On a late-September drive along the East Walker River Road, at the north end of Fletcher Valley, I came upon a herd of pronghorn strolling through the sagebrush. I quickly stopped the car, stayed in car, and whipped out the binoculars and telephoto lens. They looked at me, but did not run away. They continued their leisurely walk up an unnamed hill and over the ridge, in the general direction of The Elbow and the Bodie Hills, six miles to the west.
I counted 21 of them, but I think a few more had already crossed the ridge before I put down the camera for a closer look with binoculars.
These animals are part of what’s recognized as the Bodie Hills herd of pronghorn. The Nevada Department of Wildlife “2012-2013 Big Game Status” report notes: “This antelope herd is shared with California and utilizes upper elevation summer range in the Bodie Hills of California and winters primarily in Nevada. Because of the rain-shadow effect of the Sierra Nevada’s, the Nevada portion of winter range is often in poor condition. This can wreak havoc on fawn survival through the winter months. . . . Following good precipitation years, the population responds quite well with ample fawns contributing to a stable antelope herd.”
The “2013-2014 Big Game Status” report says, “In March of 2014, 10 pronghorn does were captured and fitted with satellite/telemetry receivers in the Rough Creek Aldridge Grade area. This was a collaborative project between the Nevada Department of Wildlife and the California Department of Fish and Wildlife to look at pronghorn distribution patterns and migration routes of the Bodie interstate herd. The follow up of this antelope herd will determine if fawns are being lost on summer range or on winter range.”
The “2015-2016 Big Game Status” report finds that 2015 was a better year for these animals: “The habitat located within these unit groups is in excellent condition because of the moisture received in fall 2015. . . . Precipitation in 2015 left the grasses and browse community in a productive state. This year’s fawn ratio should result in a stable population trend. At one time this herd numbered close to 200 animals. Consecutive years of low fawn recruitment have reduced the population to 100 animals. Future projects removing pinyon and juniper will allow for some limited expansion. Also creating corridors between California and Nevada will enable the herd to migrate easier from summer range to winter range. The population estimate for Bodie interstate herd is 110 animals.”
Pronghorn country: looking south from Aldrich Pass, across Fletcher Valley,
to the southeastern Bodie Hills.
Copyright © Tim Messick 2016. All rights reserved.
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Certainly not to impress me with it’s survival skills. I was driving toward Bodie on Highway 270, west of Murphy Spring. As I rounded a bend, the bird you see here was ambling slowly, very slowly, across the road. Whether from confusion, fright, defiance, or an instinct to be still and blend in, it was in no hurry to move out of my way, despite the lack of cover. Fortunately, there was no one behind me. I slowed to a stop and let it toddle off the road.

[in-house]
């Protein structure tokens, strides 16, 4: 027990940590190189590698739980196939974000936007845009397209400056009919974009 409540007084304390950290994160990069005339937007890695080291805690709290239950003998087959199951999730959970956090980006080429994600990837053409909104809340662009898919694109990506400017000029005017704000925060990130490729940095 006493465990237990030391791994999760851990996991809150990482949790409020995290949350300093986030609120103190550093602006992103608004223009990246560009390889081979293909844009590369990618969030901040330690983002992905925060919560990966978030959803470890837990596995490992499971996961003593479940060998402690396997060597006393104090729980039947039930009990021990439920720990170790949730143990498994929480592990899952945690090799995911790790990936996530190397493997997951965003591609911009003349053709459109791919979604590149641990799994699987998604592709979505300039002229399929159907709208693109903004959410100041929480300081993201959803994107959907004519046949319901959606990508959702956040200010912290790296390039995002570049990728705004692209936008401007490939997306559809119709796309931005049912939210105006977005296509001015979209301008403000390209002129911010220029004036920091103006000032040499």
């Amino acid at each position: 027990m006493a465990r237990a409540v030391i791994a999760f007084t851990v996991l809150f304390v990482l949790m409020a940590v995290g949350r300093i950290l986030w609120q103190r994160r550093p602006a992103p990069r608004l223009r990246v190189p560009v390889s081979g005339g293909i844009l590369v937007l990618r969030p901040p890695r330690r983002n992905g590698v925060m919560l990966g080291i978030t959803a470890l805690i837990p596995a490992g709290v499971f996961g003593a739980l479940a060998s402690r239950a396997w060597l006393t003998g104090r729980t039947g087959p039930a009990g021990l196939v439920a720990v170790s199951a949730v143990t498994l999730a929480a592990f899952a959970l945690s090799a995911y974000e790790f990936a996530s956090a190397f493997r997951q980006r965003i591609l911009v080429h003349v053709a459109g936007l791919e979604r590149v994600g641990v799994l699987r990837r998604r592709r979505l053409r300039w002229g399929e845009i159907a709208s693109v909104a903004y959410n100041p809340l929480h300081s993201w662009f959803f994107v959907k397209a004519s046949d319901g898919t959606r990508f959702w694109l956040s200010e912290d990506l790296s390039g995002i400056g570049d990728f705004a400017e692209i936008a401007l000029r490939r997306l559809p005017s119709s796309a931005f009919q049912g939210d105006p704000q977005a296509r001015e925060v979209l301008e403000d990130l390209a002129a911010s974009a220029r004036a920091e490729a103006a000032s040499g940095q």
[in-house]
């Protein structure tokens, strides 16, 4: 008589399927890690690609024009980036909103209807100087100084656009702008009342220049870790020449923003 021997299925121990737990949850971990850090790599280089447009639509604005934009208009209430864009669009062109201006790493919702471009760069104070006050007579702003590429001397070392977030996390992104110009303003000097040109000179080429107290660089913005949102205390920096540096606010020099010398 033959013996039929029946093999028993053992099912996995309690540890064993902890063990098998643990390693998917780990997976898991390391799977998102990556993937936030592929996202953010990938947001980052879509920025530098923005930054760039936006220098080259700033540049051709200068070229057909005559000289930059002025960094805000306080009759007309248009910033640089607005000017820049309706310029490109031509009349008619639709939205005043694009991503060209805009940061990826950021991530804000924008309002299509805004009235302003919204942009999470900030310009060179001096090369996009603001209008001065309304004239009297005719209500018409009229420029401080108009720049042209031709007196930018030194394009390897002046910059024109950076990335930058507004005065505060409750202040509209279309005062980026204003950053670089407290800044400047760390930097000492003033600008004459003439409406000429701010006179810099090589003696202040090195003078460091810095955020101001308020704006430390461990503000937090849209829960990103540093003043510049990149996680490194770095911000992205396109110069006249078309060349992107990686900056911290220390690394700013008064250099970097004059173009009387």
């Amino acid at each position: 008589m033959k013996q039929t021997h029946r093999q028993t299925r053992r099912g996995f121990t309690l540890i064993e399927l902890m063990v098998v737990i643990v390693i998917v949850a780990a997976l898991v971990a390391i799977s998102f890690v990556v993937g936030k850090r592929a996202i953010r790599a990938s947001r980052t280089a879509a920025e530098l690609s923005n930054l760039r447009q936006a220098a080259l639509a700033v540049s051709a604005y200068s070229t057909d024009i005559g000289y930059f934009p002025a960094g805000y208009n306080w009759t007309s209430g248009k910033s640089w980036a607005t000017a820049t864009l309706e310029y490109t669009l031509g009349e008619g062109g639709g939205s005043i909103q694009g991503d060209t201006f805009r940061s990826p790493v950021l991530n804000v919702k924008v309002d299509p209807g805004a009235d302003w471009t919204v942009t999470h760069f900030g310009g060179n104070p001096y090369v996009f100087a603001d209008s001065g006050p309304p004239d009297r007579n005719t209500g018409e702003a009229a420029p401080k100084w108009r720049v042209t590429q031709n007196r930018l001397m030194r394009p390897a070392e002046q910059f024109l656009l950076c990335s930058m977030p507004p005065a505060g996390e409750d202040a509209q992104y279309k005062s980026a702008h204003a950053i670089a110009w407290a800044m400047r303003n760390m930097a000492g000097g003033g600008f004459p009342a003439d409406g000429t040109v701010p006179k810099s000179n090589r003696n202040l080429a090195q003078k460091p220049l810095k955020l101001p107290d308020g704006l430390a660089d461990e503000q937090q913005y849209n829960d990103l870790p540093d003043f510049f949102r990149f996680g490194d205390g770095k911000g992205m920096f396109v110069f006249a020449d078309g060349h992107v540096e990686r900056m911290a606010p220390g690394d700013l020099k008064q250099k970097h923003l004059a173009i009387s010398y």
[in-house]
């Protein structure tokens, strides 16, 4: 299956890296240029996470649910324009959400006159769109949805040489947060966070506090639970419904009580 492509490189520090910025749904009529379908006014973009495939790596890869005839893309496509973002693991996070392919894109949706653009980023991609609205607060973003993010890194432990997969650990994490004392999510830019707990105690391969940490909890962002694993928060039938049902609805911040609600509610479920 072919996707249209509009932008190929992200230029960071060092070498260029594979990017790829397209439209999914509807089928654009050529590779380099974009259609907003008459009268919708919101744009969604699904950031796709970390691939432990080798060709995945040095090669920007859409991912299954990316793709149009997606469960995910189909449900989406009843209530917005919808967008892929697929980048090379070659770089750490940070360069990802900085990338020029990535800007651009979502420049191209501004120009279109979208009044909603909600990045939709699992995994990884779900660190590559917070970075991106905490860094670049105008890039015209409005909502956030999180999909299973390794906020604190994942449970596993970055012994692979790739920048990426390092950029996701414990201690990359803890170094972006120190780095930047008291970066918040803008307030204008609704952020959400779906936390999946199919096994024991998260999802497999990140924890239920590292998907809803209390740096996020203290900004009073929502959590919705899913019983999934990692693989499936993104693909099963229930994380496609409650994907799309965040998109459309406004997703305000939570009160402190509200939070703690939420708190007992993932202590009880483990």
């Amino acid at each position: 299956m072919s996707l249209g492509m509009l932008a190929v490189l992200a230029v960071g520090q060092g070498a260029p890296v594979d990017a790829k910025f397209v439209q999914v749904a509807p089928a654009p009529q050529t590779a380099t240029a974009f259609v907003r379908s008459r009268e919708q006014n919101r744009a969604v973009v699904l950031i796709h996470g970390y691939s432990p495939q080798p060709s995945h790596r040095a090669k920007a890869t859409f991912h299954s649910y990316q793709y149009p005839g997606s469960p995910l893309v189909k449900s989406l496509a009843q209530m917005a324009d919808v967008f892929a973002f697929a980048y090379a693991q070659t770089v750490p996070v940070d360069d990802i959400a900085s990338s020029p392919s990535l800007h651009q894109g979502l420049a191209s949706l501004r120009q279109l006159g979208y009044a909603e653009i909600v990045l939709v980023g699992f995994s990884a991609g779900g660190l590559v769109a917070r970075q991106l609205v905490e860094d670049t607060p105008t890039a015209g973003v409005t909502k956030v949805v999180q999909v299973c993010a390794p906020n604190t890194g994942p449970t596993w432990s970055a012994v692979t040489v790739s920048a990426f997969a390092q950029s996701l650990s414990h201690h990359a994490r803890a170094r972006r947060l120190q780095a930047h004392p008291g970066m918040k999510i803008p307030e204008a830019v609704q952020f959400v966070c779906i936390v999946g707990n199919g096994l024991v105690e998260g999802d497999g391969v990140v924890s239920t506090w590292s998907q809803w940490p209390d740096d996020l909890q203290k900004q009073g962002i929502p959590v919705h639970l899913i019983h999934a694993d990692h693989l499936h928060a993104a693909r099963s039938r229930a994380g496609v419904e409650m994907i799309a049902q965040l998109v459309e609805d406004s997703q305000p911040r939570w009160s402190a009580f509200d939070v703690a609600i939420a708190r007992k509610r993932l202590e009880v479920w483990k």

Around the next bend, sometime earlier that morning, another sage grouse (Centrocercus urophasianus) had not been as lucky as this one.
Copyright © Tim Messick 2015. All rights reserved.
On a recent hike near Carson Pass in Alpine County, I encountered this critter crawling vigorously across a dry swale in the subalpine dwarf-shrub steppe at 8,900 feet.
Hemileuca hera larva
It was about the size of my little finger and was about to disappear under an Eriogonum, so I coaxed it onto a stick and moved it to a large rock, where I took pictures while it resumed its ascent toward Red Lake Peak. The spines all over its body made it look about as fun to handle as a cholla cactus or porcupine, so I used the stick to prevent any direct contact.
That was a good thing, because on doing an image search in Google and checking further on Butterflies and Moths of North America and Bug Guide, I narrowed it down to Hemileuca hera, the Hera buck moth or Sagebrush sheep moth. The larvae of Buck moths and the related Io moths (both Saturniids) are well known for the extremely painful, persistent, burning, swelling stings produced when the spines inject their toxin into your skin.
Hemileuca hera habitat
An article on the University of Florida’s Featured Creatures site advises that “Not handling caterpillars that have spines is one of the best ways to avoid receiving stings.” Obvious, but sensible advice. Should you, however, inadvertently come into contact with one of these beautiful creatures, the wound should be treated by “washing the site immediately in order to remove any loose spines that might be present. The site should be allowed to dry without the use of a towel. Any remaining spines should then be removed with an adhesive such as duct tape. Finally you can apply ice packs to the site to relieve some of the pain.”
Hemileuca hera has been seen in the Mono Basin and it ranges across much of the Intermountain region, so it is likely to be present in the Bodie Hills. The larvae feed on sagebrush. The adults have striking white and black patterns on their wings.
Copyright © Tim Messick 2015. All rights reserved.
Posted in Bodie Hills, Entomology, Wildlife
Tagged Alpine County, Buck moth, California, Carson Pass, Hemileuca, Hemileuca hera, Insect, Moth, Natural History